CHAPTER 3: THE NAZARETH HOUSE SUPPORT GROUP FOR ADULTS LIVING WITH HIV
In 2006 I took the initiative to start a support group for adult patients from the “Clinic of Hope and Love” living with HIV. My initiative was supported by Sr. Sylvia and Dr. Kerrigan and proved to be a mighty tool to help people to accept their HIV status, to share their HIV status with others like spouses, parents and children and to earn some income. The Nazareth house support group meets once a fortnight on Friday afternoon from 13.30-16.00 in the “Clinic of Hope and Love’’.
There are some simple rules:
> Confidentiality: Everything that is shared remains with the support group members.
> No xenophobia, because we have members from S.Africa, Congo, Zimbabwe, Zambia, Malawi, Ethiopia, Nigeria and the Netherlands and everyone is equal and we are bound together by being HIV+.
> Switch of your cell phones during the meeting and only one person speaks at a time.
The meeting starts with a prayer by one of the members in his or her own language and after that there are sometimes some announcements. After the prayer and announcements we make a round with the question: “How are you”? The members introduce themselves, tell their name and country of origin, since when they know they are HIV+ and they are telling about their present situation and how they are coping with living positively with HIV. If needed members translate on the spot what has been shared in for instance Congolese languages and Zulu.
During such a “How are you” round often topics spring up like:
> How do I tell my partner that I am HIV positive?
> How do I tell my children that I am HIV+?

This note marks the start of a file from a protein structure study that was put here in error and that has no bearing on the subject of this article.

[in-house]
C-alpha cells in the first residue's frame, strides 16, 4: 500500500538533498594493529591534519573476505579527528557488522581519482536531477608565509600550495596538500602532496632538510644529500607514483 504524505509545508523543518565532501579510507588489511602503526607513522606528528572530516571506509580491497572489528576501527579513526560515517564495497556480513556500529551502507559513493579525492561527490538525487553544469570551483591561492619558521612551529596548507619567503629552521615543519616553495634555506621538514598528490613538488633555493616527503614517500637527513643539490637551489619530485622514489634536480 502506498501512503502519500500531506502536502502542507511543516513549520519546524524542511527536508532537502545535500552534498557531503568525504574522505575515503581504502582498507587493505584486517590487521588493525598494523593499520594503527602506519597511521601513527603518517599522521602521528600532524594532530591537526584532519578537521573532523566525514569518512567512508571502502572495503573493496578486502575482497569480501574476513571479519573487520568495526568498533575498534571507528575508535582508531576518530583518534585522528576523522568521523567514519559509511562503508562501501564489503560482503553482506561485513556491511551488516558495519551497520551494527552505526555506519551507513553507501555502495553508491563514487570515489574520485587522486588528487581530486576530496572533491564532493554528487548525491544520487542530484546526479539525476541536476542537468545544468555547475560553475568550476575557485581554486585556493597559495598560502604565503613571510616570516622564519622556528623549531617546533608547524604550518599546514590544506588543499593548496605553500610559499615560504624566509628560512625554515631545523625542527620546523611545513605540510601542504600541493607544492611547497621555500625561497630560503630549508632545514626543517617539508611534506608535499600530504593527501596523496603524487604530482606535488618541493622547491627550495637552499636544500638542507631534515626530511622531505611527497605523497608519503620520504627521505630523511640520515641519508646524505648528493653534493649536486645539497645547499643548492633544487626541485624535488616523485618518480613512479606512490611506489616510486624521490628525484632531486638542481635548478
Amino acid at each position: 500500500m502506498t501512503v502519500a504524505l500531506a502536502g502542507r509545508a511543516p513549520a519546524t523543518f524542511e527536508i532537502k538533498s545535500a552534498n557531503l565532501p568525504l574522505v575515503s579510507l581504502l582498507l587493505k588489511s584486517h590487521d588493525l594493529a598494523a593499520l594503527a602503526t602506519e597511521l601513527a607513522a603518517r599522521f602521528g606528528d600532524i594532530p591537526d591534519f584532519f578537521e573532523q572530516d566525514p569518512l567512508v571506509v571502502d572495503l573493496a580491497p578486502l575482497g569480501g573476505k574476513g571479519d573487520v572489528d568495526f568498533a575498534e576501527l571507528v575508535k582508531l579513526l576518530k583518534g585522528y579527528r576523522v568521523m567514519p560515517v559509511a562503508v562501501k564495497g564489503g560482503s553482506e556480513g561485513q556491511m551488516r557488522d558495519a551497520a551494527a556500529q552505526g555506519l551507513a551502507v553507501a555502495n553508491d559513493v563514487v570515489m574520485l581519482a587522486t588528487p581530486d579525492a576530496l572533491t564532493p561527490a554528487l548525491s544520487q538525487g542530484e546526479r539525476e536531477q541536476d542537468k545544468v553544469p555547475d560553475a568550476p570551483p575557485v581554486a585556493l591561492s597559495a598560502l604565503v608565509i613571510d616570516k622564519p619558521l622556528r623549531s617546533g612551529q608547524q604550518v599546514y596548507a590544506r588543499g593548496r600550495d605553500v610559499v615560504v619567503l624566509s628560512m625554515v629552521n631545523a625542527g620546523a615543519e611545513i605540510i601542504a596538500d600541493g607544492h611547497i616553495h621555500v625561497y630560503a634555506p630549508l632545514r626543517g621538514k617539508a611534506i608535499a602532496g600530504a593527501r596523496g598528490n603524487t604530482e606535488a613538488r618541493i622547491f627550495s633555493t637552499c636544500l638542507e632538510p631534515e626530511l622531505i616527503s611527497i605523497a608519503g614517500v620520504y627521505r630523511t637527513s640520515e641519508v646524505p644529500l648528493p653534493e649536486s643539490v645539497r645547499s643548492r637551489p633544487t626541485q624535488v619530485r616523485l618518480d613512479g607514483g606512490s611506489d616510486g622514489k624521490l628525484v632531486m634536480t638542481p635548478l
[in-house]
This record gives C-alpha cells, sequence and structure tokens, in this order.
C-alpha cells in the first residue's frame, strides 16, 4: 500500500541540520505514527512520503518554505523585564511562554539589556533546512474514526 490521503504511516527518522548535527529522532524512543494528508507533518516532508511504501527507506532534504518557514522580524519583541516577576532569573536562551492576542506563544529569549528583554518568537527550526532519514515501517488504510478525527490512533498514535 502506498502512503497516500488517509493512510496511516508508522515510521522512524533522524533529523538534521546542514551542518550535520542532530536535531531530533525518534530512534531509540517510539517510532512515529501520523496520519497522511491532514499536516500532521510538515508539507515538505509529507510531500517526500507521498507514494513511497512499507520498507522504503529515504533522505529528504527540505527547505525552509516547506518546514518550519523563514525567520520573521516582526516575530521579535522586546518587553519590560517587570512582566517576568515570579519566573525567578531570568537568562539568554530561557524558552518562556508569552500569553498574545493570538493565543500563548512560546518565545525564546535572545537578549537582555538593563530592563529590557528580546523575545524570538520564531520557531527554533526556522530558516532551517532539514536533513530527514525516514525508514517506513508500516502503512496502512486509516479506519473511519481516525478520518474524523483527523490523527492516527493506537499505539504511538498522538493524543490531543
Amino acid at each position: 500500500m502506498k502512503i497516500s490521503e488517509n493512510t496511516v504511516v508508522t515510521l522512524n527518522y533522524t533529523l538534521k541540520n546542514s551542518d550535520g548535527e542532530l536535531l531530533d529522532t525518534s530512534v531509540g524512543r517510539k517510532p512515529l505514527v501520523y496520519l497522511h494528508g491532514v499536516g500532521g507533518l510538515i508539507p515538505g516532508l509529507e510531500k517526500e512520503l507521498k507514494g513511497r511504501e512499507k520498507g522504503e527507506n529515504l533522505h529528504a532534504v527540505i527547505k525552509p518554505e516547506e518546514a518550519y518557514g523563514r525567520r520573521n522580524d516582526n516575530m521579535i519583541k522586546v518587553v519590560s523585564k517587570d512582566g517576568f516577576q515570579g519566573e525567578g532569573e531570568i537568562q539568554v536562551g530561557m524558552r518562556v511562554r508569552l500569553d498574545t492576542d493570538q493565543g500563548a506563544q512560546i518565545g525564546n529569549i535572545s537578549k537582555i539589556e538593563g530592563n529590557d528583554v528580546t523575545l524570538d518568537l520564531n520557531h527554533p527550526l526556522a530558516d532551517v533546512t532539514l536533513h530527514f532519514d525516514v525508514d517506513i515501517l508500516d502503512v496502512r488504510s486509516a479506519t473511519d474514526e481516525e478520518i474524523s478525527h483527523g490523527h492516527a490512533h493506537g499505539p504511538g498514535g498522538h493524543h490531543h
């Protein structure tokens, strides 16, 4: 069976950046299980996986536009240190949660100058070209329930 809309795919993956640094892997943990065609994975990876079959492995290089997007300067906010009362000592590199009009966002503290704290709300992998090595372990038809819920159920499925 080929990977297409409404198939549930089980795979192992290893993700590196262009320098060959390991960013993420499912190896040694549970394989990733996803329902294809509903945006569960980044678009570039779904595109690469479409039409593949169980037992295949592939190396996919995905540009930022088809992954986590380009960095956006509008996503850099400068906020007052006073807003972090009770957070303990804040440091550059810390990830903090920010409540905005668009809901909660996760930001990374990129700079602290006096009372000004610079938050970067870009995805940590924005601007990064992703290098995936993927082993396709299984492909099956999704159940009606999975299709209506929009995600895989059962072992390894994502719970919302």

> If I have a HIV+ child how and when do I inform that child that he or she is HIV +?
> Can I get children if I and my partner are both HIV+?
> What is a healthy lifestyle if you are forced to take ARV medication for the rest of your live?
> What are the side effects of the various ARV’s combination therapies?
> The doctor tells us that we have to eat a balanced diet, how do I get extra income to do so?
> How do I know about the progress of my HIV infection? What are CD4 cells, viral load, which opportunistic infections can we get and what is the result of defaulting TB or ARV medication?
Often also the results of the skills trainings for our members which started in 2013 are debated. The support group is governed by a democratically voted committee of 5 members who together with the founder of the support group, Ricus Dullaert, are governing all support group issues. Every year the support group members have the chance to vote a new committee.
The committee decides:
Which support group members (3 persons) will be appointed to be paid coordinators for the bead projects which often runs 6 months of the year.
The committee also supervises the functioning of the coordinators of the beads project.
The committee members are in charge of making the list of 150 HIV+ support group members, teenage support group members, hospice patients and children from the children’s home who are allowed to make beadwork. For this aim an attendance register of support group meetings is kept.
The committee members decide who qualifies to do a skills training paid by the support group for its members. It also decides if candidates that finished their skills training and manage to show a certificate are qualifying for a bonus from the support group to start a small business.
The committee spear points care for members that are in the hospice or hospital and in case of the death one of the members assist in organizing the funeral and the period of mourning.
The committee members are assisting the coordinators with the quality control of the beads that members hand in and make together with Jerry Vilakazi, the finance manager of the clinic, a list of payments at the end of the month.
One of the committee members is signatory of the Nazareth house support group bank account together with the social worker Benita Moyo and the financial manager Jerry Vilakazi.
An average support group meeting is attended by 40-50 persons and often the emotions are high with members sharing their experiences and start to cry, laugh, share proudly their achievements etc. Often the meetings are also attended by hospice patients who are still shy to be open about their status and are often not very well informed about all the facets of being HIV+. The support group meetings often help them a lot and often after those patients are discharged they keep visiting the support group meetings, because the support group has become like “a family” for them.